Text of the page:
Mycelium, fungal colonies that form the connective tissue of all carbon-based life on earth, communicate warnings, transfer nutrients, and signal shifts in ecosystems to an infinite number of plants and organisms. As famed mycologist Paul Stamets says, “Mycelium is the mother of us all.” These largely invisible networks, similar in appearance to human neural networks, operate without the hierarchical bias so endemic to the human-centric, capitalist, and hetero-patriarchal societies of Western traditions. The Internet is often cited as an example of biomimicry - it appears much like visualizations of mycelium. The irony is that while we are “connected” to each other online, in the metaverse, or in any dematerialized shared space, unlike mycelium, we lose the essential recognition of each other as fellow humans facing a shared series of crises.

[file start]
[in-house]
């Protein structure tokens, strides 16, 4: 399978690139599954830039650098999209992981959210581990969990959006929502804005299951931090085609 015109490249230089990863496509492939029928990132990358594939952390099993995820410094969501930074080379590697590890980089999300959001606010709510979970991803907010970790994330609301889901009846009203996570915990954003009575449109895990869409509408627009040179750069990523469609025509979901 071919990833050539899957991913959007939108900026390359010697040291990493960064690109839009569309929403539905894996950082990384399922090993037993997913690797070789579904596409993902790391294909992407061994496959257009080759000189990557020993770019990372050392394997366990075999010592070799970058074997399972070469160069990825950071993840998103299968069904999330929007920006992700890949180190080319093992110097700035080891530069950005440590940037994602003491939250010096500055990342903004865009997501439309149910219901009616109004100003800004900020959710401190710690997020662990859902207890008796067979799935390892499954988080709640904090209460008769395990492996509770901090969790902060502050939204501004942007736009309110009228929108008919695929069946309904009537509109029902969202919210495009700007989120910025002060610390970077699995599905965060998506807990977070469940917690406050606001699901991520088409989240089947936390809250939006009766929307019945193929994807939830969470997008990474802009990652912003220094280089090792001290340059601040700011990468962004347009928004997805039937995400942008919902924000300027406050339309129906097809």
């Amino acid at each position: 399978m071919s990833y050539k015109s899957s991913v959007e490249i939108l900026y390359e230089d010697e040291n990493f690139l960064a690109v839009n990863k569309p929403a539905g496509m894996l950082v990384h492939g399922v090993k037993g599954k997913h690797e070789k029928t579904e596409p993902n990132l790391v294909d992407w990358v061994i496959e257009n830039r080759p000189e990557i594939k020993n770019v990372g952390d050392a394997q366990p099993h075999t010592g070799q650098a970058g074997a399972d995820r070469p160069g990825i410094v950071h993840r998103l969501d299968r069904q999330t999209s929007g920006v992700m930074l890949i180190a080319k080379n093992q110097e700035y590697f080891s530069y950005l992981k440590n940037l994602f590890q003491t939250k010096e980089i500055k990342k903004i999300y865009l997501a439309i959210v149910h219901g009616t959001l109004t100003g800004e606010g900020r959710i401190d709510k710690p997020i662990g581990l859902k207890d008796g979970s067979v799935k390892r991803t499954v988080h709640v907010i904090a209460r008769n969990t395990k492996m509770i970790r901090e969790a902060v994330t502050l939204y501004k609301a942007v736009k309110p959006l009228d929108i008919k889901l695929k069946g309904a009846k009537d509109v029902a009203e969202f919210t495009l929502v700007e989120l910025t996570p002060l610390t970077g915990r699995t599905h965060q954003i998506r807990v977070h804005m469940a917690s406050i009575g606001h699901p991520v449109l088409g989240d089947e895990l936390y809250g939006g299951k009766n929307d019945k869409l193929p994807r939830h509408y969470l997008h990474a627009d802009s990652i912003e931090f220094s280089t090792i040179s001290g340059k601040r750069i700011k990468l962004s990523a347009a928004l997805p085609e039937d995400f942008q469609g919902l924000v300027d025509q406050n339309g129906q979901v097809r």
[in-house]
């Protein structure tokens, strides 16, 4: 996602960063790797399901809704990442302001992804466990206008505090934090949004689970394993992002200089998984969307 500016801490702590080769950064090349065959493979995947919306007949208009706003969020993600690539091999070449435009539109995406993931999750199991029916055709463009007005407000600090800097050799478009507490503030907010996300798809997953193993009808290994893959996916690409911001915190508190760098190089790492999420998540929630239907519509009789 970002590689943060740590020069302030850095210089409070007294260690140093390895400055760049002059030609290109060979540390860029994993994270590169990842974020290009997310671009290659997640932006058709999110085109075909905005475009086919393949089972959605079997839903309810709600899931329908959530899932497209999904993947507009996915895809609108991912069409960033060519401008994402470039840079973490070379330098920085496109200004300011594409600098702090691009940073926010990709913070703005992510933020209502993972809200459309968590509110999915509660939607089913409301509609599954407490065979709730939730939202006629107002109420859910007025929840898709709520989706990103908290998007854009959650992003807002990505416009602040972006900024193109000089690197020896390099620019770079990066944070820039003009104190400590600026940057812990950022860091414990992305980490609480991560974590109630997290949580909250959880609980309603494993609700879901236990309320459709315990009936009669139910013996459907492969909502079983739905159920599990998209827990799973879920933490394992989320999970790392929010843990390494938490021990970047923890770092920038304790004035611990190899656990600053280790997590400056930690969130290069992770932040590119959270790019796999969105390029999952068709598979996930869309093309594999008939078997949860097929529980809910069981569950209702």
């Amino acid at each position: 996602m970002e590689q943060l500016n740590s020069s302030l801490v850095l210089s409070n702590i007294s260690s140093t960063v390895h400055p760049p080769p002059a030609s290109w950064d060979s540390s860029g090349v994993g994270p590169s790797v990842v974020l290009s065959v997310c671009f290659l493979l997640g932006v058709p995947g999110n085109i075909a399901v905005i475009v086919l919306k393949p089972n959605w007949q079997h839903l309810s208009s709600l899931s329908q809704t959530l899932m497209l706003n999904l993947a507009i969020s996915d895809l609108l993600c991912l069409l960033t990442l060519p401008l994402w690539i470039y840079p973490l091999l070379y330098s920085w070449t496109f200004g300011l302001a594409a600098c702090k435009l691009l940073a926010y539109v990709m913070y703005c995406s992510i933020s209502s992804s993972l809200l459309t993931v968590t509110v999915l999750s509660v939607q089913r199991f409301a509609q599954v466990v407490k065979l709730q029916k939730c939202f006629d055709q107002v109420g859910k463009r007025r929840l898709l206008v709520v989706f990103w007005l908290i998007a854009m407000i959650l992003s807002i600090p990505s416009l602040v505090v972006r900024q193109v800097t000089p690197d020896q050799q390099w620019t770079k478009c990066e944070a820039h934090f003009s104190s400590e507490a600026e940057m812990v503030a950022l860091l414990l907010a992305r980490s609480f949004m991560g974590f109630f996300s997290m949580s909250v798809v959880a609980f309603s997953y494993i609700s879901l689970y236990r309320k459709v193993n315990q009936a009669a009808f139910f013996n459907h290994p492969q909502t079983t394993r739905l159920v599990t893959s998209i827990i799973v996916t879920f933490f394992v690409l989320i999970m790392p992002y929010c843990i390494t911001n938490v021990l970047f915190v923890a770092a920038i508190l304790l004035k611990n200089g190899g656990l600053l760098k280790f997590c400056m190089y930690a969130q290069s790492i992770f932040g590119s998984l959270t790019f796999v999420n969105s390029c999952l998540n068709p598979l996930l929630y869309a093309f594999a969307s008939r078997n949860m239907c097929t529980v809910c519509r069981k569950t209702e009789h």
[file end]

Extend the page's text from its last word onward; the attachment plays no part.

The motherboard, which often resembles a small city with its interlocking nodes and threads, is the backbone of any computer. It, like our human spines, connects systems and acts as an essential, multi-nodal infrastructure and armature. In both cases, without the networks they service, nothing functions. I thought of what it is colloquially to have a spine, and to be spineless in light of rampant misinformation, deceit and corruption. This monument is a love letter to functioning backbones, to true “trustless trust” and to empowering interoperability. Author Maggie Nelson has described being “mothered by many,” and this monument springs from the poetics of a similarly de-gendered concept of nurturing, healing, fortifying, protecting, and providing of sustainable life. It re-imagines a redistribution of power, connected to policies which honor individual agency, mutual accountability and collaborative governance. It offers an ever-expanding ecosystem and a responsive restructuring of civic engagement, production and mutual aid.